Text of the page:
The bright star Polaris is a very important star. It is also known as the North Star and the Pole Star. Its unique position is nearly directly at the zenith at the Earth’s north pole, making it a very important navigational star. It’s about 40 minutes of arc, or about one and a third Moon diameters away from the extension of the Earth’s axis into the sky. As a rule of thumb, it’s angular altitude above the northern horizon is approximately one’s latitude, and it stands about at the due north compass point. Polaris is found using the Big Dipper, using the two stars at the front of the dipper bowl to point to it. It’s located at the tip of the handle of the very dim Little Dipper, which this time of year in the evening appears to standing on its handle.

The times given are for the Traverse City/Interlochen area of Michigan. They may be different for your location.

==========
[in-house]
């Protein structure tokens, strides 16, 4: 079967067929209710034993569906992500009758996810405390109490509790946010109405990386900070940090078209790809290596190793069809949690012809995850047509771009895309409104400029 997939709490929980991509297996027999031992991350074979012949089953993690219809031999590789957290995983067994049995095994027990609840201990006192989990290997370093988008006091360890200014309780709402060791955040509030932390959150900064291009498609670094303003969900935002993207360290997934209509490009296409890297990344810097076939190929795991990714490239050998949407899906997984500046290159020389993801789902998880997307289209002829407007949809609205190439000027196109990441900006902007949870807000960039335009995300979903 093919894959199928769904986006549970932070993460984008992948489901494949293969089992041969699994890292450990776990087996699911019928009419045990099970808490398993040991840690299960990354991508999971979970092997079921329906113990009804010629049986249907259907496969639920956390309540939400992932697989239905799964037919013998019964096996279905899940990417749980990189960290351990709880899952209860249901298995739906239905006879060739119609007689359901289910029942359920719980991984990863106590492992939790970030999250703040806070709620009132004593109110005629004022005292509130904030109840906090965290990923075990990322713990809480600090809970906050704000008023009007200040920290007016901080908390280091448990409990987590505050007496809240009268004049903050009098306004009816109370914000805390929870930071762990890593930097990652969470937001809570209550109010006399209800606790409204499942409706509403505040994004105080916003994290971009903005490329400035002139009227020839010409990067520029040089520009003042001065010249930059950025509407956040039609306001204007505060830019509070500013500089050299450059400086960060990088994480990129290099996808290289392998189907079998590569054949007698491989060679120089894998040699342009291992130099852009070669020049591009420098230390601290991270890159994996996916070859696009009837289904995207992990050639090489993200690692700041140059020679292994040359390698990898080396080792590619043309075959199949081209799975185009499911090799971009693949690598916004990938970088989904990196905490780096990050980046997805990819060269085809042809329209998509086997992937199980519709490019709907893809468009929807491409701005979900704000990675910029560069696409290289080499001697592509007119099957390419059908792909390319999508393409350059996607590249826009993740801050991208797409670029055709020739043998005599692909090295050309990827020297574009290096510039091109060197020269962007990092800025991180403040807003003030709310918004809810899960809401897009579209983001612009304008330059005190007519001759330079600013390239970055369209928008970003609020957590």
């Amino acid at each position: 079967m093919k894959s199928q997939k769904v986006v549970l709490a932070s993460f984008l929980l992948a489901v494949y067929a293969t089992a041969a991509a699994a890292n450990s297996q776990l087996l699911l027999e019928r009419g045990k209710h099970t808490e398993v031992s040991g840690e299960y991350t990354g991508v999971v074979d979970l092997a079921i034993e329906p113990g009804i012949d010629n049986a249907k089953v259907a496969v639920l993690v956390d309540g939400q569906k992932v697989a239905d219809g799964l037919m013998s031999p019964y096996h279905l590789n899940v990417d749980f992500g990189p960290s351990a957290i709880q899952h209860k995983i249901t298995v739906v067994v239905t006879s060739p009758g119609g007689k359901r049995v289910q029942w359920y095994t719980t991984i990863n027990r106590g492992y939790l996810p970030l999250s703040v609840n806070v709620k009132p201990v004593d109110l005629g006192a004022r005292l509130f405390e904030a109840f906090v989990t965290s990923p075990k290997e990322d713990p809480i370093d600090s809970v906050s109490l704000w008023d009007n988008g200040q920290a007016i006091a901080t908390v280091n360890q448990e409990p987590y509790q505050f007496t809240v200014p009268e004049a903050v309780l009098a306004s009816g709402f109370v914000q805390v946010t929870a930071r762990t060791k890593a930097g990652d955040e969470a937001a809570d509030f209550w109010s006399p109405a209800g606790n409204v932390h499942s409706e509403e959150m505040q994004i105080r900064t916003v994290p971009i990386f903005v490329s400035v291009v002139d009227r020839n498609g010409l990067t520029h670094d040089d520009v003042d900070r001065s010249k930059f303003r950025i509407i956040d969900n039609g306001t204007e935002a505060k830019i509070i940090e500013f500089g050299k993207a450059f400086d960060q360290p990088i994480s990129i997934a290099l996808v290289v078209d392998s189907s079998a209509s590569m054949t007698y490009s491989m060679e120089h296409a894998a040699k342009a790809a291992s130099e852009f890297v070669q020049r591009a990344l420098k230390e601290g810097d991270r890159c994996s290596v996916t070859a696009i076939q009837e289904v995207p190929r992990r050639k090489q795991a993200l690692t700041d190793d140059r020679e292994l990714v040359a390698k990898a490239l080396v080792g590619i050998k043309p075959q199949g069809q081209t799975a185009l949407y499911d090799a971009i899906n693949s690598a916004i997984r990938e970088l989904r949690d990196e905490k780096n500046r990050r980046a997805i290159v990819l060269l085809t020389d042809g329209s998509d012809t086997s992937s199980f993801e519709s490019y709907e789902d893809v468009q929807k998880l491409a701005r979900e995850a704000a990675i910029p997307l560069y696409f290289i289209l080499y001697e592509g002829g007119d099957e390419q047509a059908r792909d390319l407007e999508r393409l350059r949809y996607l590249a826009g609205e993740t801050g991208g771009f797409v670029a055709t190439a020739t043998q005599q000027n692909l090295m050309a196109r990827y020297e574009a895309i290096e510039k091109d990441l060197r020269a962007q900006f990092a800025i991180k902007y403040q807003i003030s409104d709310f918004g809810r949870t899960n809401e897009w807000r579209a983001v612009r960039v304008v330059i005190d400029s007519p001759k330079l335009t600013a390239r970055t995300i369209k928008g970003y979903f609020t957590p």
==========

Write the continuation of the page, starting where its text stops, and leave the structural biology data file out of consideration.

Addendum

Polaris Finder Chart

Polaris finder chart for 10 p.m., August 28th. Created using my LookingUp program

Rotation of the sky around Polaris

Animation of the rotation of the sky around Polaris on the night of August 28/29, 2017. Created using Stellarium and Filmora.

I’ve left the constellation lines off.  The Big Dipper is seen easily as is Cassiopeia’s “W” opposite it around the stationary Polaris.

 

 

05/26/2016 – Ephemeris – Polaris the North Star

May 26, 2016 Comments off

Ephemeris for Thursday, May 26th.  Today the Sun will be up for 15 hours and 12 minutes, setting at 9:16, and will rise tomorrow at 6:03.   The Moon, 3 days before last quarter, will rise at 1:02 tomorrow morning.